Joan Cornellà’s opening collection of strips is both an attention grabbing work and a conflicting one. A brief look at the illustrations without focussing on the content shows simple figures and bright primary colours, the style used in picture books for the very young. Linger a brief moment longer, however, and you’ll notice there’s something to offend everyone over the course of these one page gags. Perhaps ‘gags’ isn’t the appropriate word for much of the content. Some strips are gags, a sequence of events over six panels, if often absurdist in preference to a traditional progression, while other strips experiment with format or visual perception to present surrealist sequences with no real punchline.

Bodily fluids, decapitation and other forms of death recur in strips that constantly strive to stay ahead of reader expectation, presenting a familiar cartoon scenario to begin with, only to subvert it with a surreal twist. Despite keeping expressions to Mii-like simplicity, Cornellà can still convey a range of emotions, most in some form unsettling as a person is confronted with horror or an unpalatable truth. A man in a dog suit triumphantly pulls off the hood after fucking a giant chicken, but is disturbed by the chicken’s equanimity, or a man handed a leaflet saying ‘Jesus loves you’ notes the man who handed it to him wears a Jesus name badge. Other protagonists revel in transgressive behaviour, the couple in the sample art pleased at having their recycling problem solved.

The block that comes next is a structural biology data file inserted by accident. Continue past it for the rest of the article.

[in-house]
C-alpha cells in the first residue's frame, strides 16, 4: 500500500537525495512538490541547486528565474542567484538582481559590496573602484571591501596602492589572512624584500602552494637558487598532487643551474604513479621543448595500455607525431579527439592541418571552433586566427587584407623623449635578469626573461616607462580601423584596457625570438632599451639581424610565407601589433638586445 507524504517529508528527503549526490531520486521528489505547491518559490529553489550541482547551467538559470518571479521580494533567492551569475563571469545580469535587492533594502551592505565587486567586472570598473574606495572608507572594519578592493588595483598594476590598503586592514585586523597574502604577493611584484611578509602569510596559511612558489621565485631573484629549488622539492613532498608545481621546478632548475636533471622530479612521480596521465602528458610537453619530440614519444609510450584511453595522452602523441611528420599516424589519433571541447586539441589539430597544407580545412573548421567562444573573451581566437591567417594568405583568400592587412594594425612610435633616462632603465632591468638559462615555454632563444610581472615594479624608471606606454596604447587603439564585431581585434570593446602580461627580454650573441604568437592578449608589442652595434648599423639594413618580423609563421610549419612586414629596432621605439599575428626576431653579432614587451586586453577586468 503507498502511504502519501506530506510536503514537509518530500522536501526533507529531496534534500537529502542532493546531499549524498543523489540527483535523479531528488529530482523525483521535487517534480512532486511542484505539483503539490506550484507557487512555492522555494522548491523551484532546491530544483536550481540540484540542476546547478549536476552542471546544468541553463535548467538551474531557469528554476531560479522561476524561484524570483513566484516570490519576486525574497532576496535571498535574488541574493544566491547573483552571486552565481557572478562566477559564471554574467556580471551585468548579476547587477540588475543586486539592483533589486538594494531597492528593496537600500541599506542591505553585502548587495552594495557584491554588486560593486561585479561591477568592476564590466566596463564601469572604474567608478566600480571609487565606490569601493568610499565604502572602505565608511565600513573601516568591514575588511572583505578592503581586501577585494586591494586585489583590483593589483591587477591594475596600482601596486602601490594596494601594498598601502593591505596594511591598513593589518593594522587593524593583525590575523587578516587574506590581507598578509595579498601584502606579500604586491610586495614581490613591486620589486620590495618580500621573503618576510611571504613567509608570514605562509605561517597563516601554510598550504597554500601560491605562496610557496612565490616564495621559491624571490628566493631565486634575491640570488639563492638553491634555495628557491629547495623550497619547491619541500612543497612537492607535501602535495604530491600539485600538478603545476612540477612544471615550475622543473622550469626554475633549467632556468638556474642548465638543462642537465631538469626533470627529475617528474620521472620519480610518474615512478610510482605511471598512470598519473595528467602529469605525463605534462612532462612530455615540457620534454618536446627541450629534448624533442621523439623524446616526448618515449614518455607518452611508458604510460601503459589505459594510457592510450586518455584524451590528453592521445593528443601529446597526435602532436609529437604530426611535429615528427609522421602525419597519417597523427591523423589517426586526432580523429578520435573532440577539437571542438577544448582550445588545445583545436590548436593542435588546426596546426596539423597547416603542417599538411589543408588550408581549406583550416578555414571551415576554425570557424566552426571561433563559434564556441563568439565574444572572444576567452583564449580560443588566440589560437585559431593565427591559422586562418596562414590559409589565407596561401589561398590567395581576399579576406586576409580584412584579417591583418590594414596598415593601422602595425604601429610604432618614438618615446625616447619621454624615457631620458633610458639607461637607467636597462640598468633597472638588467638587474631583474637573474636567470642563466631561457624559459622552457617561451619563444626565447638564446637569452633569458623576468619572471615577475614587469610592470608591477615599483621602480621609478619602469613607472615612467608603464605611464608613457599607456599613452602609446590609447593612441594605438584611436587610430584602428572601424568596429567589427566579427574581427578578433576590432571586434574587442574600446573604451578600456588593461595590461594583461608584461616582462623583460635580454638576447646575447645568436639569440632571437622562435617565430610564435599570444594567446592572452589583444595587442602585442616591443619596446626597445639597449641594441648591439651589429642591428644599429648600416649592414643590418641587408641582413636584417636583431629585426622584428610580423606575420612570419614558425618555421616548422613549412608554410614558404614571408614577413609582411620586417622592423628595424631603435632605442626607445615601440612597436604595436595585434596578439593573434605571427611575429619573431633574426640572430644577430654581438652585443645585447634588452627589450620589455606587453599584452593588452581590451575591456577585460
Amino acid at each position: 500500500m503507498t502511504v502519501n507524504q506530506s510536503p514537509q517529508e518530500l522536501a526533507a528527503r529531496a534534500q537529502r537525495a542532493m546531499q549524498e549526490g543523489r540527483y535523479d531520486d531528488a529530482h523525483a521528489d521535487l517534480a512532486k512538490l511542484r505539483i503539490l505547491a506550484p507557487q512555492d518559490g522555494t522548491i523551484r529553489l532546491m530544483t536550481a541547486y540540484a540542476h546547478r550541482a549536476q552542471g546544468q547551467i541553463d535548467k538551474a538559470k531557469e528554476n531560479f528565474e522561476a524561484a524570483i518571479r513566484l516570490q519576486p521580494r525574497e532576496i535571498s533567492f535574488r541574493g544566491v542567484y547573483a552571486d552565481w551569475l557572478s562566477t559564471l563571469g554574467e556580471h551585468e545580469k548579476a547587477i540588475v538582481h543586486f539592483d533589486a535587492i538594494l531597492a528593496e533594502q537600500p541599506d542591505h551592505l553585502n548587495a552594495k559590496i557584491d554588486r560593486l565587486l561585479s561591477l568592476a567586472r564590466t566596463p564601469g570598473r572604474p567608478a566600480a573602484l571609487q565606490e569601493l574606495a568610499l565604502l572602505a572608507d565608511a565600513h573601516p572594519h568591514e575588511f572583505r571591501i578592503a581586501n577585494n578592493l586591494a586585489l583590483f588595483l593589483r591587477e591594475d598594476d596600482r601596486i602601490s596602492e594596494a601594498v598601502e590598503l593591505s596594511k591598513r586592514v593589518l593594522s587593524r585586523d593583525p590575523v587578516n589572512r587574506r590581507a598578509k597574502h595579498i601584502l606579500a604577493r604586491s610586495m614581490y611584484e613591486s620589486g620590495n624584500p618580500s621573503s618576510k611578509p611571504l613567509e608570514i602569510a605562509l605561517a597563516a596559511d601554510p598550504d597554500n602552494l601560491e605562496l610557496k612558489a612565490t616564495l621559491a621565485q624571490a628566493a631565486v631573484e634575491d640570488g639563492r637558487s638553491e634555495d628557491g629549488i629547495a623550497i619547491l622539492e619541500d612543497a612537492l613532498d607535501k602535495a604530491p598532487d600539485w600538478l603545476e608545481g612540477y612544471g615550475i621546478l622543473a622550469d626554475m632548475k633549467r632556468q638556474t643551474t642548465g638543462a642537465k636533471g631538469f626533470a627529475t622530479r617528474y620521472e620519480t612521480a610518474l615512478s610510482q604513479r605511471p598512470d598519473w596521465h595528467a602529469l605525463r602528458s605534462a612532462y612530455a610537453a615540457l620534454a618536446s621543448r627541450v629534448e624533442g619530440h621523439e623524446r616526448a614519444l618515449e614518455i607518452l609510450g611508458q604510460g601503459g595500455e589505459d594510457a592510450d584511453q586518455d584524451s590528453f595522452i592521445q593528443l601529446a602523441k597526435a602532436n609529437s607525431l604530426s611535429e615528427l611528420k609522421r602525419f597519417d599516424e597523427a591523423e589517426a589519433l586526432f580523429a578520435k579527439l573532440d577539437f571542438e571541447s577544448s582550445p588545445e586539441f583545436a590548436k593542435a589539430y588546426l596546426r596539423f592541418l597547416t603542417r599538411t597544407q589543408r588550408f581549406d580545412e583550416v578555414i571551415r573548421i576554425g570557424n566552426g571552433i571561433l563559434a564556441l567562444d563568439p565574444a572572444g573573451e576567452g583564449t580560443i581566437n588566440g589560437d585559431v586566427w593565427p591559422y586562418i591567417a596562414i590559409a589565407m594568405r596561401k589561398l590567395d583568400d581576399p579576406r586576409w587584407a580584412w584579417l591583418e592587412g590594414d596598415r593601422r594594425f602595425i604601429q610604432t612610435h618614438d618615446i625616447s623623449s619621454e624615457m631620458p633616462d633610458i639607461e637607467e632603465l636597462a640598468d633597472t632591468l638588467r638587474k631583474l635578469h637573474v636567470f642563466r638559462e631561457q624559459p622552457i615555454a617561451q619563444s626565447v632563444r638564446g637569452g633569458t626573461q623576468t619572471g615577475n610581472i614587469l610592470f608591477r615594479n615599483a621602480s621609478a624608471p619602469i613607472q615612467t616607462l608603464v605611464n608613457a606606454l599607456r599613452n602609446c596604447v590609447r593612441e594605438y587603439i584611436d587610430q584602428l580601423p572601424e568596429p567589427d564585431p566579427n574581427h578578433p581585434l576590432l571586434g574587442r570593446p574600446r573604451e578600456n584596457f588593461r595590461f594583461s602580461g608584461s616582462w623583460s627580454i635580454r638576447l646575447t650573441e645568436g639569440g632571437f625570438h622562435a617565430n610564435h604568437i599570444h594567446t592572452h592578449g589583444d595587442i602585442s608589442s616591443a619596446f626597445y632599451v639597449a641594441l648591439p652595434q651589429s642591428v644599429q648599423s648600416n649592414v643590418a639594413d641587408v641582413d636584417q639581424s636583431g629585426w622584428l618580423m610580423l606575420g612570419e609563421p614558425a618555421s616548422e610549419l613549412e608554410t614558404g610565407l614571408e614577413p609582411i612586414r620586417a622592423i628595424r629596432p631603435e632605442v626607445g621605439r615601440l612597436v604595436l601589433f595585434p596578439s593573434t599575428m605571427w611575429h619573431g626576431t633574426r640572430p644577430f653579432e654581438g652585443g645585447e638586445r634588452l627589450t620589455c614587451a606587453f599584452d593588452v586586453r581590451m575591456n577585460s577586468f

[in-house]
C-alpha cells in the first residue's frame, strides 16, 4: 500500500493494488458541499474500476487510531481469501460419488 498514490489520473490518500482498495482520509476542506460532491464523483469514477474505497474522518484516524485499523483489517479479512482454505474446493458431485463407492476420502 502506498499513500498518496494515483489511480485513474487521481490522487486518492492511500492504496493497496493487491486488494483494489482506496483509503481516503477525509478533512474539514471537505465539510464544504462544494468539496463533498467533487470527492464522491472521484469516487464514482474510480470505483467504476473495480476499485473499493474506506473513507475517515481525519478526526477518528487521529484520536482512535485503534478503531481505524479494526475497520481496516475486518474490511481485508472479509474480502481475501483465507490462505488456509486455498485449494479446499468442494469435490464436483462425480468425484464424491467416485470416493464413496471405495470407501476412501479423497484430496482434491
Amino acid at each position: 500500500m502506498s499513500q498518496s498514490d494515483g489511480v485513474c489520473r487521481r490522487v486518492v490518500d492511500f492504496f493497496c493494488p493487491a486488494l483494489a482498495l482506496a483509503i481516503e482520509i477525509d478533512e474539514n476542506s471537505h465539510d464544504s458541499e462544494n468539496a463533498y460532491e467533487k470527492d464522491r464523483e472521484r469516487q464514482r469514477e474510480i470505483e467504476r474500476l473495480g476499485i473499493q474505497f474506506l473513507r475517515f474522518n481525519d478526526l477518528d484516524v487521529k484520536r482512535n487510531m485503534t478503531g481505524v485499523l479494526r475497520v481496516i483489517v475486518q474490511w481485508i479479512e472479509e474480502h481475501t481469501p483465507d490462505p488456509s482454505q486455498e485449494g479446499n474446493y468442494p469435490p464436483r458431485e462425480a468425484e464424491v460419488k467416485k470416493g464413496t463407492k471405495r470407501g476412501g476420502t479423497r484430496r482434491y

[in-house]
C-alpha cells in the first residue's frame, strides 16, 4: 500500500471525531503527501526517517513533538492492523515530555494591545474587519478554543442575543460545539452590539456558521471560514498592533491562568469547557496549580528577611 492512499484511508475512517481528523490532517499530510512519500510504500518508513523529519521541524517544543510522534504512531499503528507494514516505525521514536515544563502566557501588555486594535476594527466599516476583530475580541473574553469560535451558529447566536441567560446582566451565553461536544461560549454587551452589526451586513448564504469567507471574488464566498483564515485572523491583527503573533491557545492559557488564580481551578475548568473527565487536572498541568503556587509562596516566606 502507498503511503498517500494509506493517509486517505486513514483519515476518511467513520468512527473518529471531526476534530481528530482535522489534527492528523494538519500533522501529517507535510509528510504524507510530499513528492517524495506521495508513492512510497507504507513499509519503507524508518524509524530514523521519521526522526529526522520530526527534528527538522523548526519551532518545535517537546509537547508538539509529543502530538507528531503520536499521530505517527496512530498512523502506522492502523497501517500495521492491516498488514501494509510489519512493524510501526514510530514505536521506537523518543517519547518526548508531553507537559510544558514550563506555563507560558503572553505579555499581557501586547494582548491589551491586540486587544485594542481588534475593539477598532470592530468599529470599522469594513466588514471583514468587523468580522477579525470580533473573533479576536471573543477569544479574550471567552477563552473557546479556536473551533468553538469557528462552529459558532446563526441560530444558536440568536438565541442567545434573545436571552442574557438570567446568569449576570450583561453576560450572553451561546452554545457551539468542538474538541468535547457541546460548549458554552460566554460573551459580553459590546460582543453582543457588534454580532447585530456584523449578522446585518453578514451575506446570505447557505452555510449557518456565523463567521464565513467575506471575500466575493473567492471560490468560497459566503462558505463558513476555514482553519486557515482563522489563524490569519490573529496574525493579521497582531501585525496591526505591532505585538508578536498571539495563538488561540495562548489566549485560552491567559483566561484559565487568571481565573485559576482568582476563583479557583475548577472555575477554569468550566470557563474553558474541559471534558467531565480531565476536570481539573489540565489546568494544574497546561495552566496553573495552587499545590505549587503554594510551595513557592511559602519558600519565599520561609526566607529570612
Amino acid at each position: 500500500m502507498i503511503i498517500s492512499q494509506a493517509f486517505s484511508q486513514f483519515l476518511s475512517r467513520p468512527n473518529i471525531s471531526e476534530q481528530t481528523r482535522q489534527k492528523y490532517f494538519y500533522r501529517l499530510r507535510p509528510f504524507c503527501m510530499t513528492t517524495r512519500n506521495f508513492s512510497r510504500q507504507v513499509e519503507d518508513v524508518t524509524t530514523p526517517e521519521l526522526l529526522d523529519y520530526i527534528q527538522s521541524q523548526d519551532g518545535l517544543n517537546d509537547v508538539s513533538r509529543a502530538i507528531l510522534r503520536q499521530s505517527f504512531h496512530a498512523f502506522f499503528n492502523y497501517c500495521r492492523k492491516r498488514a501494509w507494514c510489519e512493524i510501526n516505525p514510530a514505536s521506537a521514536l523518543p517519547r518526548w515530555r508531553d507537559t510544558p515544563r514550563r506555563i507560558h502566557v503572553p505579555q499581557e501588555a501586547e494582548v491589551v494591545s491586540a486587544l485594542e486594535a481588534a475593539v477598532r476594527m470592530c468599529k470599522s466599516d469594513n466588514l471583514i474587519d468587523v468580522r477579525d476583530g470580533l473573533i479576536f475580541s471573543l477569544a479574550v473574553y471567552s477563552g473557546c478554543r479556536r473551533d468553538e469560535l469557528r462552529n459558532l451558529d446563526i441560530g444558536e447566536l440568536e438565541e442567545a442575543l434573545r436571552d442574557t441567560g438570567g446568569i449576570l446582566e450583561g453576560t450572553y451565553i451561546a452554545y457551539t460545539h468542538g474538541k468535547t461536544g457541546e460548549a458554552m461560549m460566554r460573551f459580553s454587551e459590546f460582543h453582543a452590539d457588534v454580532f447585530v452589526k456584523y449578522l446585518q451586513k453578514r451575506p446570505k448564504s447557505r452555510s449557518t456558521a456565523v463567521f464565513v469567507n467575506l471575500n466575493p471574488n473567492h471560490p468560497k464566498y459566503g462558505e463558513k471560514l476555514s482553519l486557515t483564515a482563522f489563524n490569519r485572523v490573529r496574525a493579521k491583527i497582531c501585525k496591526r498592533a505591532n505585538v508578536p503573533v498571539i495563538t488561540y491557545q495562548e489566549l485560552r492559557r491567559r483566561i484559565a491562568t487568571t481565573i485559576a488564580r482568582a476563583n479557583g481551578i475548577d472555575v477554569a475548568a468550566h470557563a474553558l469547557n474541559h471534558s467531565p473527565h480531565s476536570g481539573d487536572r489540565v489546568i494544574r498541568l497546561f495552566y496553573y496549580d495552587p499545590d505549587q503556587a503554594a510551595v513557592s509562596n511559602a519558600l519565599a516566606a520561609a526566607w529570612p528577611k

Despite the taboo-busting nature of the material and the frequently repugnant behaviour, there’s a compulsive car crash quality to Cornellà’s work. The sordid circumstances offer a genuinely guilty pleasure rather than society’s common definitions of the term, such as admitting to liking Abba’s music. Mox Nox sets new standards for bleak comedy, and certainly won’t be to all tastes, but once opened, the door can never be closed again.